Students from the American Society of Health System Pharmacists (ASHP) student chapter in Yakima gather for a photo in early 2019 after a day of counseling at a local long-term care facility in Yakima, Wash. Students counsel residents on optimizing medication therapy, and managing chronic conditions such as diabetes and high blood pressure. With COVID-19, restrictions have prevented students from offering this service.

When Yakima County senior housing centers closed their doors to the public as a COVID-19 precaution, pharmacy students at Washington State University wondered how they could still get critical health care-related information to the residents inside.

They considered several ideas, from pamphlets to online discussions, but decided that paper could easily be lost and not all older residents would have access to technology or know how to use it.

A solution surfaced: donated electronic tablets that residents could use to watch videos the students would create.

Before the pandemic, students organized monthly health fairs at retirement homes. That meant the university had existing relationships, including with Rexford Manor, Orchard Park and Sun Tower, where residents are older but still active and independent.

The students set a goal to raise $1,000 to provide each of the three centers with a tablet.

As of Monday afternoon, they had raised $700, bringing their idea that much closer to becoming a reality.

Megan Giruzzi, an assistant professor in WSU’s College of Pharmacy and Pharmaceutical Sciences who is overseeing the project, said the goal is to improve access to and continuity of care.

The videos will cover common health issues among seniors, including diabetes, hypertension and asthma, and serve as a starting point for virtual discussions that follow.

“Forming relationships with patients helps to build trust and ultimately leads to better patient-centered care,” Giruzzi said. “We are hoping to not only provide videos but also have one-on-one video calls with the residents, to not only discuss their health but also to continue to strengthen our relationships and help the residents know that they are not alone.”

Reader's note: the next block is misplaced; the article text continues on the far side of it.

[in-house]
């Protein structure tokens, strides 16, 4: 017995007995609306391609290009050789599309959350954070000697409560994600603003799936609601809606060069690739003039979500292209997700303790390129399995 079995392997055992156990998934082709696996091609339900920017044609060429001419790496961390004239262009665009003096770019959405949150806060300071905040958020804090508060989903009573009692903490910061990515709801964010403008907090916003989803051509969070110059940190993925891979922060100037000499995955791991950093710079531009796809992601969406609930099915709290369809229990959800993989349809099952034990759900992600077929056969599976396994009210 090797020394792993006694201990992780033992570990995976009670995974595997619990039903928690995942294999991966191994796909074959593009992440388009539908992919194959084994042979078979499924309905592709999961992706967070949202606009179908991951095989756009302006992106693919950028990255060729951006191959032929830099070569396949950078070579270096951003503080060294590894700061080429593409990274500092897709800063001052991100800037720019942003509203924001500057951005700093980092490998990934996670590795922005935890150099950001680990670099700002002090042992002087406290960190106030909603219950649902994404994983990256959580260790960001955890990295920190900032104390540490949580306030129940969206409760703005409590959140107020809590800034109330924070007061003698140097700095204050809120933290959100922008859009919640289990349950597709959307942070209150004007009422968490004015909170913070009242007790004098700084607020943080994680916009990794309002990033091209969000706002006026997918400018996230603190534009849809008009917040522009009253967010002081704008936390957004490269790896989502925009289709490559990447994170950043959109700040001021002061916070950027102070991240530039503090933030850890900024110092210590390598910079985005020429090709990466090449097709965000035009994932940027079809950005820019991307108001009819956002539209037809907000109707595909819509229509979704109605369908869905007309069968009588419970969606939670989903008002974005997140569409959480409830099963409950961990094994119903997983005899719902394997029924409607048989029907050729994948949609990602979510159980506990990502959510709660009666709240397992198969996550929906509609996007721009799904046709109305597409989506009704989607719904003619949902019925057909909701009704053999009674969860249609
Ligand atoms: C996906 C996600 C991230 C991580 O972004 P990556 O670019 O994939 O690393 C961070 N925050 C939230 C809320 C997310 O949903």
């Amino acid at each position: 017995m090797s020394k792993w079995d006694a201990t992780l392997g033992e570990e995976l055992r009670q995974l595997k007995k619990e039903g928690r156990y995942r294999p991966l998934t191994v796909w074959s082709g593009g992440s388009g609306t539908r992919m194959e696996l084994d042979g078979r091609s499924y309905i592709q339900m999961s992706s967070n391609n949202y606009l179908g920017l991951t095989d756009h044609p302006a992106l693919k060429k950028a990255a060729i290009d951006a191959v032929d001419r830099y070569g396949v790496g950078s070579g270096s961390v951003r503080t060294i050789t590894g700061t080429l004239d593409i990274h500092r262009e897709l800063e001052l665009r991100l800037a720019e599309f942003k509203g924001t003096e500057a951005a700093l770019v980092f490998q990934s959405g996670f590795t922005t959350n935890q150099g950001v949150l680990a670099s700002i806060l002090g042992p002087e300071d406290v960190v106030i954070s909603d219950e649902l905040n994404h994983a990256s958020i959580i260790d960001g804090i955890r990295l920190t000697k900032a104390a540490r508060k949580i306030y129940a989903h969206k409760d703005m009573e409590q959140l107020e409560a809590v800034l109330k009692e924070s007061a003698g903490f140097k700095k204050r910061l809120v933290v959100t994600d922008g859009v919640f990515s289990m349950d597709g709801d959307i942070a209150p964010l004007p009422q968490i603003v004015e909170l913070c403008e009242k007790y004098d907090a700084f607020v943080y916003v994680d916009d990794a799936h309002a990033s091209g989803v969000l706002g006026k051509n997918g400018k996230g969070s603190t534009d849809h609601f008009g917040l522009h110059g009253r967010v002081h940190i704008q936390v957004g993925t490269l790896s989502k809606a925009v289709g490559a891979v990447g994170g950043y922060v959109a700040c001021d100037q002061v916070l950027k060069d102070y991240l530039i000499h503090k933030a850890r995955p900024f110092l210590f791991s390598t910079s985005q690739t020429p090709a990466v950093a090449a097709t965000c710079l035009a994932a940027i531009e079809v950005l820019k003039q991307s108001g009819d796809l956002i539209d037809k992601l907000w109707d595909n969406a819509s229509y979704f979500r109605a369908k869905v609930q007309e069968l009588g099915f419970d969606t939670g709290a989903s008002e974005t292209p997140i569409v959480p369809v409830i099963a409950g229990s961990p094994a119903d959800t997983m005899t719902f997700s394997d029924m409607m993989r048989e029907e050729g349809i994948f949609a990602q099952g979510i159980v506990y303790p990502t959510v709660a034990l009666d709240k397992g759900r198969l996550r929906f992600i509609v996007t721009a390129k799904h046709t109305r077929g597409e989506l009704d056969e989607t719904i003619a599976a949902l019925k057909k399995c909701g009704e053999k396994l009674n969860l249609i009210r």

David Conway, who works at Orchard Park, said visits from WSU’s pharmacy students pre-COVID were a blessing — not just because residents could learn proper medical techniques and have their questions answered, but also because of the interaction.

“The residents are missing seeing the students from WSU,” he said. “The presentations about diabetes, exercise, blood pressure and stress were well received.”

Conway said a tablet would allow staff to go room to room to show the videos to residents. He said he could already think of a couple residents who don’t have computers or smartphones and would love a “visit” from their friends at the university.

Giruzzi said the students are also benefiting from the project, picking up lifelong skills that will help them with their careers as health professionals.

“The entire process has been a learning experience for the students, and they are picking up new things each day,” she said. “Through this experience, they have learned multiple new skills that will be valuable as they head out into their careers.”

Virginia Gonzalez, a student who helped organize the in-person health fairs prior to COVID, said she got behind the idea for the tablets to help senior patients stay connected during this time of isolation and quarantine.

“Even before getting into pharmacy, I liked helping and serving,” she said. “We really do miss the interaction with the residents. It makes me feel good to have the support of the community. The support has been overwhelming.”

Conway had one additional piece of advice for those with loved ones in nursing homes.

“Sons and daughters, grandsons and grand-daughters, call your moms and dads, grandads and grandmas, please,” he said in an emailed statement. “They want and NEED to hear from you.”

Reach Lex Talamo at ltalamo@yakimaherald.com or on Twitter: @LexTalamo.

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